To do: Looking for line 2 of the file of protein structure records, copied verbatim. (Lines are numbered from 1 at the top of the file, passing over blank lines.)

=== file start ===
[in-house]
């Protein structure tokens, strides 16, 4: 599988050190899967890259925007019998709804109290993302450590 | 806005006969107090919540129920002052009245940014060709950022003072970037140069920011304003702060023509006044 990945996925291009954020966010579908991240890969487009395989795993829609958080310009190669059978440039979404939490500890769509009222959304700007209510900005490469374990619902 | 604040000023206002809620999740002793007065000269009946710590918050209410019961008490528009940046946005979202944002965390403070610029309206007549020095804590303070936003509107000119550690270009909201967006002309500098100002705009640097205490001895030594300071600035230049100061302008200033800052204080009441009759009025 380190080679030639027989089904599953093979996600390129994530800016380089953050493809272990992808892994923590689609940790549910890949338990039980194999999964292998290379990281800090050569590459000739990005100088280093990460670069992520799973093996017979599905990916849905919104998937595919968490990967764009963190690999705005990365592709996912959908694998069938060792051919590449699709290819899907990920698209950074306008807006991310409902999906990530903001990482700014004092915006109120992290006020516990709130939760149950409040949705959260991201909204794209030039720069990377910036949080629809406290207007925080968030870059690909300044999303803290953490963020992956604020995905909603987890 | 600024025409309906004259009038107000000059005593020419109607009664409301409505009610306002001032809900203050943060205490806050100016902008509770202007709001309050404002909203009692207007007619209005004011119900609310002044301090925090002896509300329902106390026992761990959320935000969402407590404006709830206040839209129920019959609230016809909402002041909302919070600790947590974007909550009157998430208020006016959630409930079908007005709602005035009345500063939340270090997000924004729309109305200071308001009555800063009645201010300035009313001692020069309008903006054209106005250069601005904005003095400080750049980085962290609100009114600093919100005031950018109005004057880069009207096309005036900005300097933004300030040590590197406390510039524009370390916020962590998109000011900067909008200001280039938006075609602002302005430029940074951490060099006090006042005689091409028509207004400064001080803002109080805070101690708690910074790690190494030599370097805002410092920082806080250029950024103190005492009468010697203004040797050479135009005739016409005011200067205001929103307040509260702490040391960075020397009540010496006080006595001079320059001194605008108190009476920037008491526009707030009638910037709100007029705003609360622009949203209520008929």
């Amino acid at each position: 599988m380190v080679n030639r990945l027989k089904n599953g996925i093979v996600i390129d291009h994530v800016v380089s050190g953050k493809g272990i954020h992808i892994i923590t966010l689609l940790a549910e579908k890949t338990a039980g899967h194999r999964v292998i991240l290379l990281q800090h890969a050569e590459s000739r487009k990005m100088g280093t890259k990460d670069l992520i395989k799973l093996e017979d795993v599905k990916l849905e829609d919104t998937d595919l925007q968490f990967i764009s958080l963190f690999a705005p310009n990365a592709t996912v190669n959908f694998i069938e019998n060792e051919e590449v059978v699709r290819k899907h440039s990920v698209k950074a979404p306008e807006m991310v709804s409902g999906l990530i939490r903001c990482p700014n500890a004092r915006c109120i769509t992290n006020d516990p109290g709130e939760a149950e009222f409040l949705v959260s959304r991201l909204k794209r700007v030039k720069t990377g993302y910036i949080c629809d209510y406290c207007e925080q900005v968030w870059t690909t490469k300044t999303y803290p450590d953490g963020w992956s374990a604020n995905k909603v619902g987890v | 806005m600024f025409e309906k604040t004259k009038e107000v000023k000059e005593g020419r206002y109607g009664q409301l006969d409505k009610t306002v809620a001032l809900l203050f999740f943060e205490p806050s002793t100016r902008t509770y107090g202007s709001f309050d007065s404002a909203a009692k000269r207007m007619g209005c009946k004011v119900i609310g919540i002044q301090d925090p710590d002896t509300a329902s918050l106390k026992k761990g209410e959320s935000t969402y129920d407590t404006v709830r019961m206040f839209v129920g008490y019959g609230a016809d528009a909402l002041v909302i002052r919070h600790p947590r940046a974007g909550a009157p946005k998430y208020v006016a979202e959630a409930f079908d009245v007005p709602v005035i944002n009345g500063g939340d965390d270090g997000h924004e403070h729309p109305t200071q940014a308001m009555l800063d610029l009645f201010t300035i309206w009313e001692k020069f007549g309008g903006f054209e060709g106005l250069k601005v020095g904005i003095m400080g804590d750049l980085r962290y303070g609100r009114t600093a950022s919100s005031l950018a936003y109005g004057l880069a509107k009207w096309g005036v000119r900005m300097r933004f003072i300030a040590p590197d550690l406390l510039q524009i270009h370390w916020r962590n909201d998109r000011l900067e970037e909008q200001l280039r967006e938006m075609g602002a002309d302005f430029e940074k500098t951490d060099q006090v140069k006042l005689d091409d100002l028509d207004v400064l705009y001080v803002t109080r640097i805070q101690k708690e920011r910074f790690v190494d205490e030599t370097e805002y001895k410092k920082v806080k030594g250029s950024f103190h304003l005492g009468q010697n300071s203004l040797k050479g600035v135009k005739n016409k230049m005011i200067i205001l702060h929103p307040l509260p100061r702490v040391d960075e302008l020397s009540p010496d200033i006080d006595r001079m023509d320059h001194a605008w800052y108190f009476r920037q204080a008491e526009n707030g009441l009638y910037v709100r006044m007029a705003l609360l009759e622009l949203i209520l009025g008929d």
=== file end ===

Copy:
């Protein structure tokens, strides 16, 4: 599988050190899967890259925007019998709804109290993302450590 | 806005006969107090919540129920002052009245940014060709950022003072970037140069920011304003702060023509006044 990945996925291009954020966010579908991240890969487009395989795993829609958080310009190669059978440039979404939490500890769509009222959304700007209510900005490469374990619902 | 604040000023206002809620999740002793007065000269009946710590918050209410019961008490528009940046946005979202944002965390403070610029309206007549020095804590303070936003509107000119550690270009909201967006002309500098100002705009640097205490001895030594300071600035230049100061302008200033800052204080009441009759009025 380190080679030639027989089904599953093979996600390129994530800016380089953050493809272990992808892994923590689609940790549910890949338990039980194999999964292998290379990281800090050569590459000739990005100088280093990460670069992520799973093996017979599905990916849905919104998937595919968490990967764009963190690999705005990365592709996912959908694998069938060792051919590449699709290819899907990920698209950074306008807006991310409902999906990530903001990482700014004092915006109120992290006020516990709130939760149950409040949705959260991201909204794209030039720069990377910036949080629809406290207007925080968030870059690909300044999303803290953490963020992956604020995905909603987890 | 600024025409309906004259009038107000000059005593020419109607009664409301409505009610306002001032809900203050943060205490806050100016902008509770202007709001309050404002909203009692207007007619209005004011119900609310002044301090925090002896509300329902106390026992761990959320935000969402407590404006709830206040839209129920019959609230016809909402002041909302919070600790947590974007909550009157998430208020006016959630409930079908007005709602005035009345500063939340270090997000924004729309109305200071308001009555800063009645201010300035009313001692020069309008903006054209106005250069601005904005003095400080750049980085962290609100009114600093919100005031950018109005004057880069009207096309005036900005300097933004300030040590590197406390510039524009370390916020962590998109000011900067909008200001280039938006075609602002302005430029940074951490060099006090006042005689091409028509207004400064001080803002109080805070101690708690910074790690190494030599370097805002410092920082806080250029950024103190005492009468010697203004040797050479135009005739016409005011200067205001929103307040509260702490040391960075020397009540010496006080006595001079320059001194605008108190009476920037008491526009707030009638910037709100007029705003609360622009949203209520008929």